"A moody reflection in a pond -- Reflection (What does your soul look like) -- becomes a speculation on the substance behind the image, perhaps what lies behind all images" (J. Nesbitt, ed. quoted in Peter Doig, exh.cat., London, 2008, p. 28).
With its towering presence and sublime painterly surface, Reflection (What does your soul look like) dominated the central room of Peter Doigs Tate retrospective last year and is quite simply, one of his greatest works. The painting sets up an extraordinary scenario with an almost lifesize representation of a reflection in water of a human figure, hanging upside down and staring straight back at us, with only the 'real' legs visible at the top of the painting. The reflection seems to disappear and reappear, as the eye finds it difficult to settle on the 'surface' of the water and reflection contained within. Like all great art, it does not simply offer a window onto another world but becomes that world, as the viewer attempts to come to terms with the implied relationships between staring into the seemingly limitless surface of water and that of a painting. This picture, which dates from 1996, perfectly demonstrates the incredible combination of painterly, conceptual and poetic maneuvering which makes Doigs work so fascinating. Doig has used this picture to investigate, explore, manipulate and ultimately celebrate the way in which we see, in which we perceive things.
The title of this painting introduces a certain existentialism, implying that the figure reflected in the surface of the water is wondering about the nature of his own soul; we too, as viewers, look at this gorgeously rendered red cipher and are invited to contemplate our own lives and spirit. Although the subject is not identified, it is a painting of his brother's reflection. However, Doig has intentionally cropped the image, so that it could stand for everyman. There is a reflection here, then: the painting shows a sort of modern Narcissus absorbed by his own reflection, and Doig places us into the same position, luring us through the sensual build-up of paint on the surface. At the same time, the title is a reference to a track by DJ Shadow, whose album Endtroducing, released the same year that this work was painted, contained several versions of his 1994 single, What does your soul look like. DJ Shadow is a modern master of sampling various forms of music to create an atmospheric audioscape. Doig himself is a form of artistic sampler: this picture can be seen to echo Gustav Klimt's landscapes, Caspar David Friedrich's figures, Monet's waterlilies, Pollock's drip. Yet, as with DJ Shadow's samples, these strands have been reconfigured to create an image and atmosphere which carries completely new implications and philosophies.
Our eyes are drawn across the surface, which is deliberately interrupted with the snaking forms of the trees and branches, with the gestural dabs that form the flotsam on the waters surface, with the drips and splashes that, when seen in their entirety, coalesce mystically to form the picture itself yet dissolve again into details and brushstrokes. The rich kaleidoscope of colors and the dense application of paint with its intricately veiled layers, looping skeins and impasto blobs at once create a remarkable sense of grand depth, whilst also re-emphasizing the real space, the flatness of the canvas and the nature of paint itself. Doigs painting is a paradox, emphasizing its own artificiality through the wealth of sensual detailing of the surface yet remaining figurative, reflecting the artist's own assertion that, "I am always interested in what we miss when we try to focus on what we see" (P. Doig quoted in H. Fricke, "Drifter: An Interview with Peter Doig," 2004, reproduced on DB Artmag at www.deutsche-bank-art.com).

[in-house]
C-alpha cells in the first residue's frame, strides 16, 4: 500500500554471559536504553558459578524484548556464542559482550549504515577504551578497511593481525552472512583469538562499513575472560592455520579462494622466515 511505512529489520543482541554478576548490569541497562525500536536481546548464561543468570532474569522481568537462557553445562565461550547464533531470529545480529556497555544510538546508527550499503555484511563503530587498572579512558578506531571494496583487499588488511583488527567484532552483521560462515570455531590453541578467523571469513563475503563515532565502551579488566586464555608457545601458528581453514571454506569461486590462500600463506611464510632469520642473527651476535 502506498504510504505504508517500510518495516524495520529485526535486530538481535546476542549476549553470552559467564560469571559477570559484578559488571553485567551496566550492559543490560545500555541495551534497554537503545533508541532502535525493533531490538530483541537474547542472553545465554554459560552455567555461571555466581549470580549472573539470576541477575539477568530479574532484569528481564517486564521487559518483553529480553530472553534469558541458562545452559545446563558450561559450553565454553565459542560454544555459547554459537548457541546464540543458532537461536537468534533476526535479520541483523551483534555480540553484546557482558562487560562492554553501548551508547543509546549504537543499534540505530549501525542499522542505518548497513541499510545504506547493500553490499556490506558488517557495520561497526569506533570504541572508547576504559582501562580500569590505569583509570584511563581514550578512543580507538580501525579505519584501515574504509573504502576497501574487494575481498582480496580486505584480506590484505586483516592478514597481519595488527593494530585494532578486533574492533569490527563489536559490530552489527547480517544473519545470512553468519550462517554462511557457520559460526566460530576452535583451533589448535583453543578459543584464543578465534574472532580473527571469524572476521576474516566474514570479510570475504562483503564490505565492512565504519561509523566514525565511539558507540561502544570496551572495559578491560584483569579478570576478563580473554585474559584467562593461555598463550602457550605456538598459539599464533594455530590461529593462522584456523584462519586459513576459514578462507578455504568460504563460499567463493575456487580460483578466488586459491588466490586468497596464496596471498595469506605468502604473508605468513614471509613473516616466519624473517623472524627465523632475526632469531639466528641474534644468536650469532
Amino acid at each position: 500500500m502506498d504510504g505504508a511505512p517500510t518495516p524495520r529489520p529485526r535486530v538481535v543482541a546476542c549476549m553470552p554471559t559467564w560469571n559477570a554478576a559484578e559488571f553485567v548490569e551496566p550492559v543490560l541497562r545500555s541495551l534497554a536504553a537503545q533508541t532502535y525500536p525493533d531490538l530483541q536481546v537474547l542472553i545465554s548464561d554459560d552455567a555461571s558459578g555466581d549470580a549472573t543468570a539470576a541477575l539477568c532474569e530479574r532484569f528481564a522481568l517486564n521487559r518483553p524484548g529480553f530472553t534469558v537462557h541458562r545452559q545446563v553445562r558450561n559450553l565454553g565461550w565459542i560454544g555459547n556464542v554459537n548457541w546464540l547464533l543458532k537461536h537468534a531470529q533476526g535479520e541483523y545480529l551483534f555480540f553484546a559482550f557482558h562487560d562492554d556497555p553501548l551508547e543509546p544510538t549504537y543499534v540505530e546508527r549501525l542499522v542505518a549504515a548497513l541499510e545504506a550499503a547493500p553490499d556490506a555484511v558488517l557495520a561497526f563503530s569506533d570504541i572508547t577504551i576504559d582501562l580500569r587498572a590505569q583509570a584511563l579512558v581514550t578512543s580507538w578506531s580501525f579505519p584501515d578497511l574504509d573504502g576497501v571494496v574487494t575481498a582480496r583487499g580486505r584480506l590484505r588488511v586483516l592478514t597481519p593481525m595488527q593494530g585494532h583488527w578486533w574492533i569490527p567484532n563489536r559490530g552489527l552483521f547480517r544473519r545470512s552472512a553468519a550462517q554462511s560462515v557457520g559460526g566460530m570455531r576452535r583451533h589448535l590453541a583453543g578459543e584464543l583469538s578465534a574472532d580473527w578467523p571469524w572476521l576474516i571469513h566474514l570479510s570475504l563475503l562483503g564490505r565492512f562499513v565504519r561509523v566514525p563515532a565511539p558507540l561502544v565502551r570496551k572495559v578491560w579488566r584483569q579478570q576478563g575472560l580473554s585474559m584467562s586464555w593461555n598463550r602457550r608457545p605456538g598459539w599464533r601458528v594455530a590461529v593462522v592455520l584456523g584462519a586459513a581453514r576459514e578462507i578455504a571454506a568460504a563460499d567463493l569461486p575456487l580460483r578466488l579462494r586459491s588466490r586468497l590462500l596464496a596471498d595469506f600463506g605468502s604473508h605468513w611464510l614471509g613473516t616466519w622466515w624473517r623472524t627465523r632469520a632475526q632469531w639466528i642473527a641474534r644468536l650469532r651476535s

Reflections have featured in many of Doigs most important works, for instance Blotter, 1993 (Walker Art Gallery, Liverpool), Echo Lake, 1998 (Tate, London) and 100 Years Ago, 2000 (Musée dArt Moderne Centre Georges Pompidou, Paris). Emanating from his years spent between the ages of seven and twenty in Canada, Doigs exposure to the grandeur and expanse of landscape and, indeed the landscape painting of Tom Thomsom and the Canadian Group of Seven, made him think deeply about its implications on human existence. Of course many artists have attempted to tackle this subject matter throughout art history, but as with so much of Doig's work, here he takes a traditional pictorial form and literally turns it on its head. Where Klimt and Monet were focused on the representation of the image and light on the surface of the water and lilies which sat upon it, Doig uses the stuff of paint to emphasize its material proximity to water. Whether it be through the heavily thinned down pigment which builds the veils of color beneath the surface, or through the splashing and dripping of paint across the surface, there is an incredible friction here between the representation of water and the use of a 'watery' substance to create it. "Thicker, half-mixed paint is scrubbed over thin, the reflections in the surface half-drowned by an insistence on the factual matter of paint, which itself has both the wetness and transparency of water, as well as sitting on the surface of the painting in much the same way as rafts of weed and scum sit on the surface of a pond. There is a confusion of surface and depth, distance and proximity, materiality and illusion" (A. Searle quoted in "A kind of blankness" in Peter Doig, pp. 73 and 79). What we therefore end up with is an incredibly complex painting which is by its many turns, extraordinarily figurative with a gorgeously amplified Canadian light and atmosphere, mystically abstract in the variety of painterly processes which are applied to the surface and are profoundly conceptual in their metaphorical associations.